My passion for wildlife was stimulated in my teenage years, mainly thanks to my Mum (a biology teacher) who made me look at the world differently and being inspired by writers such as Paul Colinvaux. This early interest developed into biological research in my 20s, when I did practical conservation work in places such as the Comores and Mongolia.
Today, any free time I have I spend pottering around the flatlands of East Anglia or escaping to our hut on the Northumberland coast looking for wildlife and castles with my wife and children.
I studied Biological Sciences at Oxford and Conservation at UCL, and worked at Wildlife and Countryside Link before spending five years as Conservation Director at Plantlife.
I joined the RSPB as Head of Government Affairs in 2004, became Head of Sustainable Development in 2006, before becoming Conservation Director in 2011.
This afternoon in the House of Commons, Caroline Spelman announced that the UK Government is to proceed with a badger cull. This is a contentious decision and I’m sure one that she will have thought long and hard about. It cannot have been easy, the coalition was committed to pursuing a cull but there are also strong arguments against. The Secretary of State is in a difficult place.
I will try to set out my thoughts on why ultimately I think we all lost today. First, let’s make it clear bovine TB is a serious disease that is having a huge impact on cattle farming throughout the south and west. It must be devastating for farmers to lose their herds to this disease. Almost 25,000 cattle were slaughtered last year at a huge emotional cost to farmers and financial cost to the taxpayer. So, it is serious and we need to find effective, sustainable solutions. Yes, that is solutions in the plural as there is no one silver bullet.
I also think it is beyond doubt that badgers play a part in the transmission of this disease. Not the only part and probably not the main part, but they are involved. Mrs Spelman was keen to stress to the Commons that no other country had eradicated bTB without addressing the so called ‘wildlife residue’. That may be true, but culling is not the only option and there are significant questions over whether culling is practicable and effective.
One of the key aspects of this issue relates to how badgers respond to culling. These stripey-headed creatures normally live in social groups. When their population is disrupted by culling, animals move around more, often fleeing from the culled area, with badgers from outside entering the area to fill the void. This stirring up of the population is called perturbation and it is important because detailed research on culling shows that it increases disease transmission. So the incidence of bTB in badgers may actually be increased by culling. Culling in the initial stages can increase the level of bTB in cattle, particularly in the immediate vicinity. The detailed science that has been carried out suggests that badger culling will bring about reductions in bTB if carried out across a big enough area (at least 150 km2) for four years and in a co-ordinated and highly synchronised way.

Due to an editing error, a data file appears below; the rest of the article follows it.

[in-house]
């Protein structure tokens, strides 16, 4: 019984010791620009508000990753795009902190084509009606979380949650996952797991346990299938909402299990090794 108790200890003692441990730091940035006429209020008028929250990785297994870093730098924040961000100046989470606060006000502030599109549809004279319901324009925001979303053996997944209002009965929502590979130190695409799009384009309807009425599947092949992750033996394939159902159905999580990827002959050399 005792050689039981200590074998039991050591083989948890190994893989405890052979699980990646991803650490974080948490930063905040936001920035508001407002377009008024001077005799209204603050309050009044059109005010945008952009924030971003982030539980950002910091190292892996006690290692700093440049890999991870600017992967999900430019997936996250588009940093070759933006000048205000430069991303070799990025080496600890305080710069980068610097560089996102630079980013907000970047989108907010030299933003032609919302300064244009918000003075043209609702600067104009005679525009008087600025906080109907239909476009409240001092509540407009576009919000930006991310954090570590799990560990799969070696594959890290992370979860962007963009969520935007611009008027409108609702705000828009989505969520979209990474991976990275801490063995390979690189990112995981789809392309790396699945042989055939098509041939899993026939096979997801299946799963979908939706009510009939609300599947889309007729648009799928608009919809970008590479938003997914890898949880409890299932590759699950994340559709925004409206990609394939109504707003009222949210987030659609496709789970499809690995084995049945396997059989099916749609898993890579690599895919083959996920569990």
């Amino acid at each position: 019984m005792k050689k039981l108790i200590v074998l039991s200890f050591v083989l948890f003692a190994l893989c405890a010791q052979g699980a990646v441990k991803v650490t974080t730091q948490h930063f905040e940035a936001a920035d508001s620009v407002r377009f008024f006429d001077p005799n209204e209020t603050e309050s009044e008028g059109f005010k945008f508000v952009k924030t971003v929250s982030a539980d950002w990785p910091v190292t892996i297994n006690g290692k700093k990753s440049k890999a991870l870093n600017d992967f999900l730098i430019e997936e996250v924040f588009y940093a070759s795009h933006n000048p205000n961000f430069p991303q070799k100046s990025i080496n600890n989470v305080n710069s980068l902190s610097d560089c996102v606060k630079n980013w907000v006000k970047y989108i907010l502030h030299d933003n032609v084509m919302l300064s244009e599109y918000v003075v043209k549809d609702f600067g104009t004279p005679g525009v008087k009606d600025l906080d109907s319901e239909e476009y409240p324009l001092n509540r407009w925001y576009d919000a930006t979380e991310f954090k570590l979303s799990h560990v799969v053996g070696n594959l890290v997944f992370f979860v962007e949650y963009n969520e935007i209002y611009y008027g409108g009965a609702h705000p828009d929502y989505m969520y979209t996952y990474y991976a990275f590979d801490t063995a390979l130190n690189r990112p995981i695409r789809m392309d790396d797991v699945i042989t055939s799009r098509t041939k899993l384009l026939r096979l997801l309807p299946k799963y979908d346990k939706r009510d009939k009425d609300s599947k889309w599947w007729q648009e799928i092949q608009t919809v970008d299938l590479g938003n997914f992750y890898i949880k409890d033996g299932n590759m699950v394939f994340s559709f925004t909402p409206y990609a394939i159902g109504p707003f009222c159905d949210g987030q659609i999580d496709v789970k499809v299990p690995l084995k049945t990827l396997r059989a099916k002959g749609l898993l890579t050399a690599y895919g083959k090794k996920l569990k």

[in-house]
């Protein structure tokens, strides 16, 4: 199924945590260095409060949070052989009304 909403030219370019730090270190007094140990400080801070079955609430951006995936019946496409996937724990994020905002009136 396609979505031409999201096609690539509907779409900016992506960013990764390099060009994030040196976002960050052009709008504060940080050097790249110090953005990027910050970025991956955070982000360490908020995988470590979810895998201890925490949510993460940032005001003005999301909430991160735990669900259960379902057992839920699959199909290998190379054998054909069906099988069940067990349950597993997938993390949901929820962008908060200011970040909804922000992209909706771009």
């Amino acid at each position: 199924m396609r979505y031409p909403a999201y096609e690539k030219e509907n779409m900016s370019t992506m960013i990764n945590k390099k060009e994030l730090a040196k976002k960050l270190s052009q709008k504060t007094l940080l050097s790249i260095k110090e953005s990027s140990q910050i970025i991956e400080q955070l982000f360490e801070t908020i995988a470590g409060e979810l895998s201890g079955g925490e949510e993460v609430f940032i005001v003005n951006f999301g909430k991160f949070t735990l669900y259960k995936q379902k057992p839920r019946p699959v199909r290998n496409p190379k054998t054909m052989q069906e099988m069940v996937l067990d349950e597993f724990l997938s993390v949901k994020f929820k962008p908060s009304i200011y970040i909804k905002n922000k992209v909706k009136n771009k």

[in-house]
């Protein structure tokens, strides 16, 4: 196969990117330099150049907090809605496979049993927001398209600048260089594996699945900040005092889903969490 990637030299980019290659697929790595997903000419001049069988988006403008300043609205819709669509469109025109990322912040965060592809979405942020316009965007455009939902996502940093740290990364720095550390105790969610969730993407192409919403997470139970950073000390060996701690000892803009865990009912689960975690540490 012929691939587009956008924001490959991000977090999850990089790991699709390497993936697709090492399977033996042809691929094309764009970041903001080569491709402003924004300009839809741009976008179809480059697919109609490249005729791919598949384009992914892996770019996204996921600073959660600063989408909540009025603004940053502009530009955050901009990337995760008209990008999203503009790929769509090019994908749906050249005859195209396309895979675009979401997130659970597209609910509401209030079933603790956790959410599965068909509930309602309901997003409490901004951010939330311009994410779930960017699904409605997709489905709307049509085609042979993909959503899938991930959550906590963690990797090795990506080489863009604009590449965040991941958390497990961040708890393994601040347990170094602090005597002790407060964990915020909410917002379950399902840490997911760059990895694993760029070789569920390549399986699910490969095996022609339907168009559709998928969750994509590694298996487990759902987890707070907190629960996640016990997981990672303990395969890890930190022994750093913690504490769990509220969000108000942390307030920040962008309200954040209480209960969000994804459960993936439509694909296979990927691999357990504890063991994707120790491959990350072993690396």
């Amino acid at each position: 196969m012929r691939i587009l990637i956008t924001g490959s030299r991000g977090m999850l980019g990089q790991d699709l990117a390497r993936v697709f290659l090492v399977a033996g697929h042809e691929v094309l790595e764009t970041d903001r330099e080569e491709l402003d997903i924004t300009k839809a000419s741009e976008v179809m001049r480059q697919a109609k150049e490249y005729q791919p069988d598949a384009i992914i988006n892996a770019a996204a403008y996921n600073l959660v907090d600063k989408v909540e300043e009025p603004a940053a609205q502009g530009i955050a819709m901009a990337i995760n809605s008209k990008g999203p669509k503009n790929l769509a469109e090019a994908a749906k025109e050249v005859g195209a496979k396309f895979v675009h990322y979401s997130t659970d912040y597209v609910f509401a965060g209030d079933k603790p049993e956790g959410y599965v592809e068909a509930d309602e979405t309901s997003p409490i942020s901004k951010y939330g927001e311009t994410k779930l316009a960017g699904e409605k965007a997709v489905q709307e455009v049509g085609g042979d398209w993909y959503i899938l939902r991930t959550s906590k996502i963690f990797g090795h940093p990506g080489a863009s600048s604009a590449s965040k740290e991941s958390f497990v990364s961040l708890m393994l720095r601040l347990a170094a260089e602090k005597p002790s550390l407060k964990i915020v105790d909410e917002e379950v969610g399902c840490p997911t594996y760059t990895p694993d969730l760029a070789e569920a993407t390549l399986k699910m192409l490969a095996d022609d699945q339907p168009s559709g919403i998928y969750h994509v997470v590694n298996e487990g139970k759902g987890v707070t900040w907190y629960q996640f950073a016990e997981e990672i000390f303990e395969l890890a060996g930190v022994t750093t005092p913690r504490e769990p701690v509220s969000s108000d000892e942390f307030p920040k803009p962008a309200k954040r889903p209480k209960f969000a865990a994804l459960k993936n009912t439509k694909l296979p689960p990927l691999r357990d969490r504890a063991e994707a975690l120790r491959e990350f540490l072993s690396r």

The science is not that rosy in terms of making a real difference though. After 9.5 years (culling over a four year period and 5.5 post culling) bTB in cattle was reduced by around 12.4% across the 150km2 and a 2km perimeter around this area. This means that even after the effort of this culling, not to mention the killing of many badgers, more than 85% of the problem is left unaddressed.
But the problems do not stop there. The scientific research used a carefully controlled method of cage trapping and humane dispatch carried out by trained staff in a highly synchronised way. Most of the culls were carried out over 8-11 days. Those that were carried out over longer periods were less effective - no doubt due to perturbation. The scientists who carried out the work were keen to point out that using different methods in an unco-ordinated way could make matters worse rather than better. It is therefore of great concern that the Government is proposing to allow farmers to use the untested method of shooting free ranging badgers over a period of up to 6 weeks. We believe this is a high risk strategy that could backfire.